As ever, little in cricket is what it seems. Who would have thought that the England team, the pain of their thrashing by Australia still fresh, would be gearing up to face the most fearsome side in world cricket by having a good time? It wasn't that long ago when cold showers and cross-country runs - designed to harden the sinews and toughen resolve - were de rigueur, and days off were thought ideal moments for getting in some extra fielding practice.
But things have changed. Out have gone the hard training and repetitive practice rituals of the Gooch-Stewart regime, and in has come the more relaxed 'preparation should be fun' philosophy, of Keith Fletcher and Michael Atherton. And as if to point up this fact, the mild weather on Portugal's south coast, which might have allowed day-long practice sessions, has been happily sacrificed in favour of activities like snooker and squash.
Though not ideal for bowlers - the overnight dew made morning sessions hazardous for the fast men, and spikes cannot be worn because of the artificial track - the cricket ground has good, firm grassy run-ups and the chance to bowl in a match situation. Apart from the luckless Alan Igglesden, who has a side strain he probably picked up overstretching at the buffet table, injuries have largely been avoided - though those relaxing by the club pool always had to keep an anxious eye on Devon Malcolm warming up on the golf practice range.
There is little doubt that this sort of relaxed atmosphere is more conducive to building team spirit. Nevertheless, there is a danger that too much bonhomie might dull the individual rivalries that give a player his competitive edge. This is particularly important in cricket, a team game comprising distinct individual contributions. This is doubly crucial in the West Indies, where the hostile atmosphere means that a player has to be at his combative best. As Aldous Huxley once remarked: 'The Martyrs walked into the arena hand in hand, but they were crucified alone.' If recent history is anything to go by, come February Atherton and his young lions will probably know how they felt.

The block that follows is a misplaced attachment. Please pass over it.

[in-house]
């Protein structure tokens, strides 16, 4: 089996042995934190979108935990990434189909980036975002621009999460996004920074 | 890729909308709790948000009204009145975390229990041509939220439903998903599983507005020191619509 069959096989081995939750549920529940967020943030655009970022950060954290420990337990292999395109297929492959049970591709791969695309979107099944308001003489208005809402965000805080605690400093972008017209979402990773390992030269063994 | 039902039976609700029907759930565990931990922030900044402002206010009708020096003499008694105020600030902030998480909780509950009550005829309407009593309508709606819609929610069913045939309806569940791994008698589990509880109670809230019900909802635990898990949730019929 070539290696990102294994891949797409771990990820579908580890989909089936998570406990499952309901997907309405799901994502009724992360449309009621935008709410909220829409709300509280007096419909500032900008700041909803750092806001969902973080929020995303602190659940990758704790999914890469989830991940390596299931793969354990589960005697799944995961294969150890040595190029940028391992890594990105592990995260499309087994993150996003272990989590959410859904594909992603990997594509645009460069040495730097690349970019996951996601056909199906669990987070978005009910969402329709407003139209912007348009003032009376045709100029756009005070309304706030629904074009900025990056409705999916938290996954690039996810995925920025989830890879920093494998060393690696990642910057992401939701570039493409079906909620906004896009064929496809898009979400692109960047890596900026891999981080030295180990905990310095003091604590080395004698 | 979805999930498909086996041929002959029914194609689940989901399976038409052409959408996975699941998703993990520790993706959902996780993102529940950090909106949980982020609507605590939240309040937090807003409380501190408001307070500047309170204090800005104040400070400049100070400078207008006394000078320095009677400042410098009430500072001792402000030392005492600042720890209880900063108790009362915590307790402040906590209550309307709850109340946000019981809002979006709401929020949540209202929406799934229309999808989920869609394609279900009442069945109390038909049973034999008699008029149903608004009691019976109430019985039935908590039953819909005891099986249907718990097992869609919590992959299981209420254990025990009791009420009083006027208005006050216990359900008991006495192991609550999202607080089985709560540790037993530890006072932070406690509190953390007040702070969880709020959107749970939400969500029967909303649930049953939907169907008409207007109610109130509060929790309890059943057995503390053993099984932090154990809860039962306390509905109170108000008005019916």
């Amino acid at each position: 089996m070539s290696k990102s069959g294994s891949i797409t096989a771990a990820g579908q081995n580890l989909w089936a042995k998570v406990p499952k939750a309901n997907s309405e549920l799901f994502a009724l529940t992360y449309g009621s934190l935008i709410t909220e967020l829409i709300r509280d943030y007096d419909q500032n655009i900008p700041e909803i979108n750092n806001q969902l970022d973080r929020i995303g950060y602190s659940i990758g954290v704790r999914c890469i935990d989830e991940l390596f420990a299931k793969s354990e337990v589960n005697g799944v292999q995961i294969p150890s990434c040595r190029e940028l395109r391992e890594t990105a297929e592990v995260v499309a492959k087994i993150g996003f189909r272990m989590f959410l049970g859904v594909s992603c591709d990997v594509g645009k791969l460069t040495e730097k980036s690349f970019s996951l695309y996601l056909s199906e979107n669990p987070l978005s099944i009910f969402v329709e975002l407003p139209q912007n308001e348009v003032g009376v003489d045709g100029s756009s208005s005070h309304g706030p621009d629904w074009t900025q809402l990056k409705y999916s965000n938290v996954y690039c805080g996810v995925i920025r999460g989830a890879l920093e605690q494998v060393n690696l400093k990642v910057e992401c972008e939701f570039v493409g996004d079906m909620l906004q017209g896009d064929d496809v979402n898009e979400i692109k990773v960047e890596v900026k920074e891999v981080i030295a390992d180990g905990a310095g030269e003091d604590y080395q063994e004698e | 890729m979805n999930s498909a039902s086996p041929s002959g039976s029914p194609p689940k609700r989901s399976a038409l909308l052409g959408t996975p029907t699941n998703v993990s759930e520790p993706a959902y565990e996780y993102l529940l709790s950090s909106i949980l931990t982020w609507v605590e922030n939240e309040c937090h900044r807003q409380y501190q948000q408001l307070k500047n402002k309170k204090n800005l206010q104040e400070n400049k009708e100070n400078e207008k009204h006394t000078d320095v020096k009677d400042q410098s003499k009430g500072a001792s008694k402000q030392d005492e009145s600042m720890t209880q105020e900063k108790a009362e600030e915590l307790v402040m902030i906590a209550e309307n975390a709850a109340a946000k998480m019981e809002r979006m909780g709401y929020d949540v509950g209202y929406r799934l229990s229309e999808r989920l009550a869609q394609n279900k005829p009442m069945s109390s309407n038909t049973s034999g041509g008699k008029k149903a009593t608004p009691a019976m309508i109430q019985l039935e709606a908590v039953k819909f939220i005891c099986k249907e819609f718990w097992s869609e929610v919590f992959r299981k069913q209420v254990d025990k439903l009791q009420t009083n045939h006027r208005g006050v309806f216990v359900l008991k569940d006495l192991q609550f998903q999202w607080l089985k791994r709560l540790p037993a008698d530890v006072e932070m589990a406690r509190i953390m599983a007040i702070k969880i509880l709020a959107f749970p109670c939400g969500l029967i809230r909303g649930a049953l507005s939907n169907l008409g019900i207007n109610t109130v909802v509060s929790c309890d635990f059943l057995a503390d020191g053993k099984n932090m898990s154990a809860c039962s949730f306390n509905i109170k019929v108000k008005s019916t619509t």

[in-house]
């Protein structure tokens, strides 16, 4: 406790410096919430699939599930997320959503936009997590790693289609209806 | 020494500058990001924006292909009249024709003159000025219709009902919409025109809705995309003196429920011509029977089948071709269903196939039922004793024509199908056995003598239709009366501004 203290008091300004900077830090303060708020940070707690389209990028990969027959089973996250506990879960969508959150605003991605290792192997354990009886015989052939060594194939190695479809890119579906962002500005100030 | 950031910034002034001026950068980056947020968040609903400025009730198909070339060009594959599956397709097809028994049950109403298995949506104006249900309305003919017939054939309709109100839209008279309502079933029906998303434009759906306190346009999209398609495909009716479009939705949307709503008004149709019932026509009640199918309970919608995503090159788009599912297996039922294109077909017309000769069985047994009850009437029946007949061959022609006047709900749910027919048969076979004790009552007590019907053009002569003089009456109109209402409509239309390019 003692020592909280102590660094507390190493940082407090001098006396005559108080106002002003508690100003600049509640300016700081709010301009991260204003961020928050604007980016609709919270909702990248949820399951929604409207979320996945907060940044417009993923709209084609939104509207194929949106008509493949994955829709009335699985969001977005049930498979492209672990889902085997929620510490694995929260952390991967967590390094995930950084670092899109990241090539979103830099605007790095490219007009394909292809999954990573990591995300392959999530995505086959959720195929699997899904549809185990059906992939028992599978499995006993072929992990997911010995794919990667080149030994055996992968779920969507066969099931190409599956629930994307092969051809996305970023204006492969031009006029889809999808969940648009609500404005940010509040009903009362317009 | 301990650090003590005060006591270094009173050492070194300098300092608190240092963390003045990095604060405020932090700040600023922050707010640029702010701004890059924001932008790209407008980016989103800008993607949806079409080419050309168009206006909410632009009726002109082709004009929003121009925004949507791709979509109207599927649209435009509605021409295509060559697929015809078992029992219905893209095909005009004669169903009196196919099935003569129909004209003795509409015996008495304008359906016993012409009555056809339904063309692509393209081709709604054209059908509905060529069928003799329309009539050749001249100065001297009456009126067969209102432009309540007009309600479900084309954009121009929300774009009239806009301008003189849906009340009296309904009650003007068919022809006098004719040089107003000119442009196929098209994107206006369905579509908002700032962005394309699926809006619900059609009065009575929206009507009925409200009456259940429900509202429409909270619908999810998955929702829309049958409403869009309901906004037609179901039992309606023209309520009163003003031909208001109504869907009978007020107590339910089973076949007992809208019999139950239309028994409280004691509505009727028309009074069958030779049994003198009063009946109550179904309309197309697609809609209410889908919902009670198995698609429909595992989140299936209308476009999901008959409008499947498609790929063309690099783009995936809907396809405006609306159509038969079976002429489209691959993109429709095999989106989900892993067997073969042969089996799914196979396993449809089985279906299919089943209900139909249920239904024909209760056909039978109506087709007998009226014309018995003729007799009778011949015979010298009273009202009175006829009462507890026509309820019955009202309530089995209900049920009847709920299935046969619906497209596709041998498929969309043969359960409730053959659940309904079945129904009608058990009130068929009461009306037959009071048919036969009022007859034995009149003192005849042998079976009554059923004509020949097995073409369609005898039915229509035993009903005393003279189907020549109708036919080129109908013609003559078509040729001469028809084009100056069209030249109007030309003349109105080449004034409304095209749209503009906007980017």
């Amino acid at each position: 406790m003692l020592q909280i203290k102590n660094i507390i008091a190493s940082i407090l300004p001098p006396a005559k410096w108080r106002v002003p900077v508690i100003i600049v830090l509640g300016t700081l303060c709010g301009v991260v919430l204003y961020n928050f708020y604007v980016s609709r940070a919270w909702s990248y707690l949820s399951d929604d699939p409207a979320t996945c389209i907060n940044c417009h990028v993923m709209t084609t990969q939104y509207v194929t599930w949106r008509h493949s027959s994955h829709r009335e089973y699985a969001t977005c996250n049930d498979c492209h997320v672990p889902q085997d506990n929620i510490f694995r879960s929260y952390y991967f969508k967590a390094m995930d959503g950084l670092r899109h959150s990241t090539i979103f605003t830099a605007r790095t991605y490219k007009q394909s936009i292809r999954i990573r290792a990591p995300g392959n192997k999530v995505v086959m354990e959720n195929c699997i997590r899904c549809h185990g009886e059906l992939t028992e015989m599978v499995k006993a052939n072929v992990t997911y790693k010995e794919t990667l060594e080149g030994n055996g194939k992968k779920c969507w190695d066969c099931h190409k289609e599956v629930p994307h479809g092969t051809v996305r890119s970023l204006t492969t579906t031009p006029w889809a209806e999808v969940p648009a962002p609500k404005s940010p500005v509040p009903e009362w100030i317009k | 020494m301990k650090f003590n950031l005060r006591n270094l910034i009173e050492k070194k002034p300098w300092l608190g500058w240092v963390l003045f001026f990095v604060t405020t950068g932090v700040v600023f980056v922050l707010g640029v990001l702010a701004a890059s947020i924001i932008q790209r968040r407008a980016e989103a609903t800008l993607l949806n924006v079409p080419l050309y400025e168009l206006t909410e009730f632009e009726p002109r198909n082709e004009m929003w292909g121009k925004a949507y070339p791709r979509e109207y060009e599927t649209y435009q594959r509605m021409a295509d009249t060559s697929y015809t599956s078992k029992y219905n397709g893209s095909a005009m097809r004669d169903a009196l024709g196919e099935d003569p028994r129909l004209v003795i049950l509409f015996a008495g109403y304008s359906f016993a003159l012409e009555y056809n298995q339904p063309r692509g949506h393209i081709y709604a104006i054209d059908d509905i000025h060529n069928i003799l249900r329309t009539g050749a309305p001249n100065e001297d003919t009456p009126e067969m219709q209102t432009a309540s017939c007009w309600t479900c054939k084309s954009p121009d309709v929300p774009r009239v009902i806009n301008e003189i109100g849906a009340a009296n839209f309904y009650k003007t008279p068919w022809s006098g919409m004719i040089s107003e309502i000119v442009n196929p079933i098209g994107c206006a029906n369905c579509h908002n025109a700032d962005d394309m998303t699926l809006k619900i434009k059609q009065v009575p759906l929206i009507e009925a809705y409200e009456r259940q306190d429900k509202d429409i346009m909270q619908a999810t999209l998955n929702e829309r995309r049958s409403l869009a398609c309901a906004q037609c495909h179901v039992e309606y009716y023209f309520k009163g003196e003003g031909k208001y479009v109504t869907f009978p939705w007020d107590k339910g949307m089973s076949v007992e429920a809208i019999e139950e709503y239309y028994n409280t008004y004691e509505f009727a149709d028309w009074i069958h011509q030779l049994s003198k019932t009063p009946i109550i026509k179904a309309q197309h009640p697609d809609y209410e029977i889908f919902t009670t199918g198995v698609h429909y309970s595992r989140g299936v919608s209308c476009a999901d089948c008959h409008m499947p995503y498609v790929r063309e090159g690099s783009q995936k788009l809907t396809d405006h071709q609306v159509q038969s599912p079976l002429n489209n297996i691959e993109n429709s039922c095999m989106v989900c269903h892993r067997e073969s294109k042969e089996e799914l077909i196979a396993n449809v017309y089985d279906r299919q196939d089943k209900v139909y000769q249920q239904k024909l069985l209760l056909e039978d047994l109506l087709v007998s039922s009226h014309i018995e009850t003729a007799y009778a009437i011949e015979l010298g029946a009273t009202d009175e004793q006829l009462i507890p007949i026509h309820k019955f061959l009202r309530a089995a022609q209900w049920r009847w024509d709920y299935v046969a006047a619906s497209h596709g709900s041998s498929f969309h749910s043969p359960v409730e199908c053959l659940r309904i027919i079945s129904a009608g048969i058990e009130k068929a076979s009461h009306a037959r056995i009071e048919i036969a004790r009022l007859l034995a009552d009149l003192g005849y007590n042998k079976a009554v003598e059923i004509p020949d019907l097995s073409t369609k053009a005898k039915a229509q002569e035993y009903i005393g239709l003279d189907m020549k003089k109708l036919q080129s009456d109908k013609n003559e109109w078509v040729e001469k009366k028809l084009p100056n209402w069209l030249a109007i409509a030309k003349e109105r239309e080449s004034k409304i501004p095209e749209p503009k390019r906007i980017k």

As team preparation goes, this visit to Vale do Lobo is not a ground-breaking idea. Most English counties now adopt the same approach, travelling to various parts of the world, and Middlesex regularly use this facility to build up to the start of the season. But as Atherton acknowledges, there is a drawback. 'The timing is not ideal,' he said, ' and there is the danger that players who peak now may be out of form in a month's time when the tour gets under way. It has, however, given us a look at how some of the players who have had operations (Smith on his shoulder and Caddick on his hernia) are coming along and responding in match situations. If we'd had this week just before the start of the tour, it would make it an even longer trip and you can't ask players to be away from their families any more than is absolutely necessary.' With only a brief session at Lilleshall in the New Year to come, the England players must now go home and rely on the Queen's speech to maintain adrenalin levels.